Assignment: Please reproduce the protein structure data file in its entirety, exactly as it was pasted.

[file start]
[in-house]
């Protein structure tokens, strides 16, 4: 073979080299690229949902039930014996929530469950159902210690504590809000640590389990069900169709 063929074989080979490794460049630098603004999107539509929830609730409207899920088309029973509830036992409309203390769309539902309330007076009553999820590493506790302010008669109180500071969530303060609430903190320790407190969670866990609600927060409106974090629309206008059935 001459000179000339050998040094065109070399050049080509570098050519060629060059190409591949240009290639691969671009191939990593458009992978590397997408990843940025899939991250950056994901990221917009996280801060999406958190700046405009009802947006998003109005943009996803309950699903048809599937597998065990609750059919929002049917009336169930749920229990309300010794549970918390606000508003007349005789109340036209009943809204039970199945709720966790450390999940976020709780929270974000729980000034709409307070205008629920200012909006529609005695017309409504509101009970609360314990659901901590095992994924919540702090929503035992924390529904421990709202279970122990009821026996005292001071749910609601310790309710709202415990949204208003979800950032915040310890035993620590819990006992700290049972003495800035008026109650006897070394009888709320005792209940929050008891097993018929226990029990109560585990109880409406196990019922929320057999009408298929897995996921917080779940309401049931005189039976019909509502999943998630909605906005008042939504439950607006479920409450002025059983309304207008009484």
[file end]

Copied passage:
[in-house]
């Protein structure tokens, strides 16, 4: 073979080299690229949902039930014996929530469950159902210690504590809000640590389990069900169709 063929074989080979490794460049630098603004999107539509929830609730409207899920088309029973509830036992409309203390769309539902309330007076009553999820590493506790302010008669109180500071969530303060609430903190320790407190969670866990609600927060409106974090629309206008059935 001459000179000339050998040094065109070399050049080509570098050519060629060059190409591949240009290639691969671009191939990593458009992978590397997408990843940025899939991250950056994901990221917009996280801060999406958190700046405009009802947006998003109005943009996803309950699903048809599937597998065990609750059919929002049917009336169930749920229990309300010794549970918390606000508003007349005789109340036209009943809204039970199945709720966790450390999940976020709780929270974000729980000034709409307070205008629920200012909006529609005695017309409504509101009970609360314990659901901590095992994924919540702090929503035992924390529904421990709202279970122990009821026996005292001071749910609601310790309710709202415990949204208003979800950032915040310890035993620590819990006992700290049972003495800035008026109650006897070394009888709320005792209940929050008891097993018929226990029990109560585990109880409406196990019922929320057999009408298929897995996921917080779940309401049931005189039976019909509502999943998630909605906005008042939504439950607006479920409450002025059983309304207008009484």